The ODDysey team is on to something—race medals aren’t going anywhere as a popular race-day perk, but they’re not for everyone. So why not make them practical to broaden the appeal?

We combed the country in search of the best multi-purpose race medals out there—medals that celebrate the hard work that went into completing a race, but with a clever-enough design to be a little more than sentimental.

Here’s what we found:

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Ask Mario: Do I Need Trail Shoes? http://running.competitor.com/2014/10/trail-running/ask-mario-need-trail-shoes_116482 http://running.competitor.com/2014/10/trail-running/ask-mario-need-trail-shoes_116482#comments Thu, 23 Oct 2014 19:54:42 +0000 http://running.competitor.com/?p=116482

Your footwear needs often depends on the terrain you're running on. (Photo: Shutterstock.com)

Your footwear needs often depends on the terrain you're running on.

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Your footwear needs often depends on the terrain you're running on. (Photo: Shutterstock.com)

Q.

Mario,

I’m training for the Bandit 50K in Simi next year and pretty new to trail running. Do I really need shoes with rock plates?

Thanks,

Sam M.

A.

Sam,

Your question is not an uncommon one amongst newbie (and even some veteran) trail runners. The short answer is: it depends on the terrain.

While I’m not familiar with the Bandit 50K course, it’s important to know what you’re getting yourself into ahead of time so you can make the right decisions regarding your choice of footwear (as well as apparel, nutrition, etc., but those are topics we’ll save for another day). Fortunately, there’s a wide variety of excellent options available to you.

If the course is relatively tame with smooth, packed dirt that resembles a road, most traditional road shoes—perhaps even a racing flat depending on your experience using them—will work just fine. On such a course, having a rock plate in your shoe isn’t necessary and won’t provide any additional benefits.

Say the layout of the course isn’t so consistent, however, and features a blend of smooth singletrack and some rocky, root-strewn stretches of trail. In this case, a traditional road shoe might be OK, but a hybrid model with a slightly sturdier outsole and a little more cushion offers you more versatility and may be a better choice for tackling an off-road 50K. Many popular shoe brands such as ASICS, Nike, New Balance and Brooks make off-road versions of some of their popular road models, a few of which may feature a rock plate, and provide better protection over varying terrain.

Lastly, if the course is super technical with a ton of rocky terrain, steep climbs and out-of-control downhills, it’s important to protect your feet and minimize risk of injury. In these scenarios, a beefed-up trail shoe with aggressive outsole lugs, a reinforced toe box, extra cushion and rock plate will provide you a ton of protection over the long haul.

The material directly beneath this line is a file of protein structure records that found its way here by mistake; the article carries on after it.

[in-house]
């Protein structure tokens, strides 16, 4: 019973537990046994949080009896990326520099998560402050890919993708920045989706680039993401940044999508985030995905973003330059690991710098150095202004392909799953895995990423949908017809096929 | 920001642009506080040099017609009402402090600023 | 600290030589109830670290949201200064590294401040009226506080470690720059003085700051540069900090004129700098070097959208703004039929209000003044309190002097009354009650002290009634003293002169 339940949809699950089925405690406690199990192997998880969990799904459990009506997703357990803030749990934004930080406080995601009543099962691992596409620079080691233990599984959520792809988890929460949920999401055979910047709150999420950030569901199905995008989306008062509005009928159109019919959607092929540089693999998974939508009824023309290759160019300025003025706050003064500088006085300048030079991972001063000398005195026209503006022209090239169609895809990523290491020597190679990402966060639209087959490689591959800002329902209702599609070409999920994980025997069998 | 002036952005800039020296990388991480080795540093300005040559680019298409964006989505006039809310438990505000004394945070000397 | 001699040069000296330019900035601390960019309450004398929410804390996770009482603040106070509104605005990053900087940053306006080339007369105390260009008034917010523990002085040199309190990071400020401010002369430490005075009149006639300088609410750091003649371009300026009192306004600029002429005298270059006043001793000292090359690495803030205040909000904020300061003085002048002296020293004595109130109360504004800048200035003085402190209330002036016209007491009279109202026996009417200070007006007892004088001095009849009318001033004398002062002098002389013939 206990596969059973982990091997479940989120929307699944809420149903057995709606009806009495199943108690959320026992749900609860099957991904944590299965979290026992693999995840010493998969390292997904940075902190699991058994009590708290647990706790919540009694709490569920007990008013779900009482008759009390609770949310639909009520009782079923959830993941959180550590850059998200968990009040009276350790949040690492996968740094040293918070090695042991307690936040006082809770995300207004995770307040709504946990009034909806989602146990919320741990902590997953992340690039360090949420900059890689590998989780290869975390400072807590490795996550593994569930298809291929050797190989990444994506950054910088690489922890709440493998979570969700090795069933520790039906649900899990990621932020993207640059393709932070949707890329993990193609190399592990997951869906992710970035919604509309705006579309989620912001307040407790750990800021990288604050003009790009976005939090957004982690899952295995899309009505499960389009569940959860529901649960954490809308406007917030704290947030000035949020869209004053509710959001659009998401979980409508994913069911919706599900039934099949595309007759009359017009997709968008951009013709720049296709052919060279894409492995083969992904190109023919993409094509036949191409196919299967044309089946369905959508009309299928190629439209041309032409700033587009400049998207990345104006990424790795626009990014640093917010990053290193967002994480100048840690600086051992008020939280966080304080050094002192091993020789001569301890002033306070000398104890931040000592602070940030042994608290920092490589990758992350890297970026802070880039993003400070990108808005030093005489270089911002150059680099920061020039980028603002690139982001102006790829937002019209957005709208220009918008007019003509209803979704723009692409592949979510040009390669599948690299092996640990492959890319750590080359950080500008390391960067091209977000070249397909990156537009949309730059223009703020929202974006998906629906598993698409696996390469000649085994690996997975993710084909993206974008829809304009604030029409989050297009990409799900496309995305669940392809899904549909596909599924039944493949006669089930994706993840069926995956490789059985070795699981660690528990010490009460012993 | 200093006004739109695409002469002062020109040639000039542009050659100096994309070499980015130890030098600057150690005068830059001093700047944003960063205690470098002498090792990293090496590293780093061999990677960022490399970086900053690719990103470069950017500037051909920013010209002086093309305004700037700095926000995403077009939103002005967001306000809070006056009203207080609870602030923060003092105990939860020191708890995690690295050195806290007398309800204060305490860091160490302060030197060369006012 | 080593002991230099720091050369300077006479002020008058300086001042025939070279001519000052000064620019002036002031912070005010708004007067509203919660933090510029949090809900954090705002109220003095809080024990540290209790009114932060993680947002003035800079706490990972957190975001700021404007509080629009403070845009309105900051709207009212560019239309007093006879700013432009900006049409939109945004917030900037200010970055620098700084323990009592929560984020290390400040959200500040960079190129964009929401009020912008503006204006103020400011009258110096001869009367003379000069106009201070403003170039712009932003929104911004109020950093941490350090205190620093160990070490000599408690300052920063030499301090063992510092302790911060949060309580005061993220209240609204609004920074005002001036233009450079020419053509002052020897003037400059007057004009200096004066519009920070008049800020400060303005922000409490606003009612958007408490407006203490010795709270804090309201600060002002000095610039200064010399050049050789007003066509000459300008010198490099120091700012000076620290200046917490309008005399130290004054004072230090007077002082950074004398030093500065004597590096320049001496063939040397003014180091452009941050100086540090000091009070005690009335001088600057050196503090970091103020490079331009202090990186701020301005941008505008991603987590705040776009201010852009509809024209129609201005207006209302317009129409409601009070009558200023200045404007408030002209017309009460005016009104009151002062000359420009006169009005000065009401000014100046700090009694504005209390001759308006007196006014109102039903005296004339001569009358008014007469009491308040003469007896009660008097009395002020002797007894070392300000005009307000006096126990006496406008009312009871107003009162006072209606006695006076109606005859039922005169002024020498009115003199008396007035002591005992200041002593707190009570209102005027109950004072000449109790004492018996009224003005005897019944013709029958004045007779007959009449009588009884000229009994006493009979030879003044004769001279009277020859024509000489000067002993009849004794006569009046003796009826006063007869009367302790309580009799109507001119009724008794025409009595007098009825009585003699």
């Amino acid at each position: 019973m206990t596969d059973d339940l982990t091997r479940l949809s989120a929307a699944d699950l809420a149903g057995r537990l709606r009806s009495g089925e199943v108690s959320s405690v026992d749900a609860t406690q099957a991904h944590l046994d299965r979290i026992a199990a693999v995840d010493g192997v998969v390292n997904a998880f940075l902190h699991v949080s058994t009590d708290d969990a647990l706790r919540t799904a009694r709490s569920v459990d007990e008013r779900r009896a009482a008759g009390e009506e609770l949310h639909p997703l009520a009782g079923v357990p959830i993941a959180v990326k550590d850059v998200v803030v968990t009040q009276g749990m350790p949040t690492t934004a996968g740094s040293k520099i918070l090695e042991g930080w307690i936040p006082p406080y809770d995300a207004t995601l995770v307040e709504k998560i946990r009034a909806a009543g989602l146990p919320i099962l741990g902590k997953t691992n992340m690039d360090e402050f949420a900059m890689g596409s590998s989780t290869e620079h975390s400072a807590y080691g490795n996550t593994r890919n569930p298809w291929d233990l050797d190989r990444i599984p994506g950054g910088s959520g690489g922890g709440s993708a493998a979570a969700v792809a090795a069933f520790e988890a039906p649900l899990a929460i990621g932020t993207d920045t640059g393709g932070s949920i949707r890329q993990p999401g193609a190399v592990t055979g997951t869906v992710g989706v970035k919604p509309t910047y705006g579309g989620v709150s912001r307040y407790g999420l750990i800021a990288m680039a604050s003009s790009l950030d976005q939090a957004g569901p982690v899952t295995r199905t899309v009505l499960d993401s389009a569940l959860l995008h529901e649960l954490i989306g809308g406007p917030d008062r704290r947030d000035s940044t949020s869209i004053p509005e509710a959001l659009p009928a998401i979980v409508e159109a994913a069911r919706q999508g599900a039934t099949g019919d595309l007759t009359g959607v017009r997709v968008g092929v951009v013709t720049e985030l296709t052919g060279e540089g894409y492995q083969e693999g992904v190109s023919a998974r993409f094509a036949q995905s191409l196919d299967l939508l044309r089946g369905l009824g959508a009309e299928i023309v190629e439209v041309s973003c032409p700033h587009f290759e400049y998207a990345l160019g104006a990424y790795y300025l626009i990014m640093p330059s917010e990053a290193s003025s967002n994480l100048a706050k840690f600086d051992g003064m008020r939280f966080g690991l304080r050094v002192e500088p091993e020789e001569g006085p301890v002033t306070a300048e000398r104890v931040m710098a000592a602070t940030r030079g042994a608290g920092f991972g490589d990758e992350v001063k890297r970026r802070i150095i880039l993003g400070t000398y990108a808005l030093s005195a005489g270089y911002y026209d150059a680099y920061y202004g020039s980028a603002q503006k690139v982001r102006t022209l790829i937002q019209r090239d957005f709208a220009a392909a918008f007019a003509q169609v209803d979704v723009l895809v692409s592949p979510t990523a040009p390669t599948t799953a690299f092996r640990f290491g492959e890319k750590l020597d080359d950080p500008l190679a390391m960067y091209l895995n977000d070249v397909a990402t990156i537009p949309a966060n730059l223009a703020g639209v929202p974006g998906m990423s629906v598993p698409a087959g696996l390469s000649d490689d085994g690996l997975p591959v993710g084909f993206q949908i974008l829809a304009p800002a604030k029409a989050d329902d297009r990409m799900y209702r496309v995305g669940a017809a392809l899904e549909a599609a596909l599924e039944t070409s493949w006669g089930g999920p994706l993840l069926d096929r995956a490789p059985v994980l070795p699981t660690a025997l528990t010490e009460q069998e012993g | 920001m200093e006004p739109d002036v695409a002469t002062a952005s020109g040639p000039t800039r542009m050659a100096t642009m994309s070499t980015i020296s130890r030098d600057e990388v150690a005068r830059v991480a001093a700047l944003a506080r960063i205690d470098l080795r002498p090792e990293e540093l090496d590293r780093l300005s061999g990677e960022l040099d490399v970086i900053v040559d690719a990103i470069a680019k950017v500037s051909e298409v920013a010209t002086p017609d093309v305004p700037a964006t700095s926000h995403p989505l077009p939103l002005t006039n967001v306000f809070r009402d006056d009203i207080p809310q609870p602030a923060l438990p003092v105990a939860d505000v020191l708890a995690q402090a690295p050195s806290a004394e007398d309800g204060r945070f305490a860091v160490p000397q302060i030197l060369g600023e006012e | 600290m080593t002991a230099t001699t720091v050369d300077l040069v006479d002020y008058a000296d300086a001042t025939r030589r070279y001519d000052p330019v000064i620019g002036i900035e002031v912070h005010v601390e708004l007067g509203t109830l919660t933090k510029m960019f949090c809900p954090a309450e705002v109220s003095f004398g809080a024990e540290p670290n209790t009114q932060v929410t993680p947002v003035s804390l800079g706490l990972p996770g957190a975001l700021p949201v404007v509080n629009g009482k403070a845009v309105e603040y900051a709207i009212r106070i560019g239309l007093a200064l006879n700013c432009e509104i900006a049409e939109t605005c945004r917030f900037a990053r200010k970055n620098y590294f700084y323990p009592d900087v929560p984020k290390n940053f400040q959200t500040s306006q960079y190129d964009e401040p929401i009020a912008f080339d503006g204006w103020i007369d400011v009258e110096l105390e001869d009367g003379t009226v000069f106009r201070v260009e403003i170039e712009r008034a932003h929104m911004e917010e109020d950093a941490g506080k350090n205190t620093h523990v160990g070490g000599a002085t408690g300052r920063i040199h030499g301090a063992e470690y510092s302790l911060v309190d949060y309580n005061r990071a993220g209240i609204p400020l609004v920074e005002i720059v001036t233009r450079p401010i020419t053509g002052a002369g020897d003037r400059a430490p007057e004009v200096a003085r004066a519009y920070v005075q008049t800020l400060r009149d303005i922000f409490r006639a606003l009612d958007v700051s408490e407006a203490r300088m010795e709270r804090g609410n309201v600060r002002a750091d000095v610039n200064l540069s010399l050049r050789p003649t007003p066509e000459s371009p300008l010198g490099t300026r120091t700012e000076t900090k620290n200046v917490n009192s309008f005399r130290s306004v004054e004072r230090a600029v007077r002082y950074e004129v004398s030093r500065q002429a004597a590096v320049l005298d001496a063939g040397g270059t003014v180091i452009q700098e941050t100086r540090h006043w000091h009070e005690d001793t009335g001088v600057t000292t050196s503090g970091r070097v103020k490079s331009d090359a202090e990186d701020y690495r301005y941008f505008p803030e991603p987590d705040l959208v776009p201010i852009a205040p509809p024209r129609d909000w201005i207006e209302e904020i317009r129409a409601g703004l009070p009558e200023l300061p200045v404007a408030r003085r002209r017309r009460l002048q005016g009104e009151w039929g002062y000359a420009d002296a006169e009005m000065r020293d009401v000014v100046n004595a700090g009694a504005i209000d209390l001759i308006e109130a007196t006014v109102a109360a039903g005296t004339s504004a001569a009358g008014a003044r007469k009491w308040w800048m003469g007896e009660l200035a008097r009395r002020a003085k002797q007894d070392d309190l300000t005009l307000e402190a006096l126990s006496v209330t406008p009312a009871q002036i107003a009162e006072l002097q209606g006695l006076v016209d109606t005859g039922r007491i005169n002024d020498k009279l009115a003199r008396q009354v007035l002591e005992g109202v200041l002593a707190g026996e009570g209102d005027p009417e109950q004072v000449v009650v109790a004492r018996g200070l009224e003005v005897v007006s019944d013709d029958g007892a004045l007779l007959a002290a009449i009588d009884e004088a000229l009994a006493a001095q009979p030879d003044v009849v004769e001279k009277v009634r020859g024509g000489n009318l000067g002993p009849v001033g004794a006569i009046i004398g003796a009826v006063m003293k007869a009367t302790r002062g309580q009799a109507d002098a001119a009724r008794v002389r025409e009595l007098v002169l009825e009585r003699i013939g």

Happy trails!

Mario

Ask Mario appears monthly in Competitor magazine and weekly on Competitor.com. Have a question for Mario? Submit it here.

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International Trail Racing Insights from Rory Bosio http://running.competitor.com/2014/10/trail-running/international-trail-racing-insights-from-rory-bosio_116469 http://running.competitor.com/2014/10/trail-running/international-trail-racing-insights-from-rory-bosio_116469#comments Thu, 23 Oct 2014 19:02:51 +0000 http://running.competitor.com/?p=116469

Rory Bosio is a two-time winner of the Ultra-Trail du Mont Blanc. Photo: Allison Pattillo

The ultra trail running champion has some things to keep in mind when it comes to racing internationally.

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Rory Bosio is a two-time winner of the Ultra-Trail du Mont Blanc. Photo: Allison Pattillo

The ultra trail running champion has some things to keep in mind when it comes to racing internationally.

As a two-time winner of the Ultra-Trail du Mont Blanc and a winner or contender at dozens of trail races across the U.S. and beyond, Truckee, Calif. resident Rory Bosio, 30, has collected some keen takeaways about the international racing scene.

On a personal level, Bosio sees running and racing abroad as a great way to travel and experience different cultures. And as a professional runner, she enjoys immersing herself in the local running scene at international races, practicing her foreign language skills and having fun doing what she loves. In addition to taking a cue from Bosio’s positive outlook, keep her insights in mind when you decide to toe the line in a distant land.

— The international public is much more aware and appreciative of trail and ultra racing, and races have much more hype and many more spectators. [Editor’s note: The beginning of the UTMB in Chamonix, an ultra trail race with 2,300 participants, had music, speeches, excitement, cheering fans, barricaded streets and thousands of spectators, enough to rival a major marathon in the U.S.]

— For the most part, trail and ultra races in Europe have more participants than races in the states, which means you are never really out in the middle of nowhere alone.

RELATED: Bosio Repeats As UTMB Champion

— European races, as well as some races in South America, don’t allow pacers. There is more of a sense of self-reliance to the experience. I enjoy having pacers, but it’s nice to mix things up too. I like the sense of a personal journey that comes with covering the course on my own.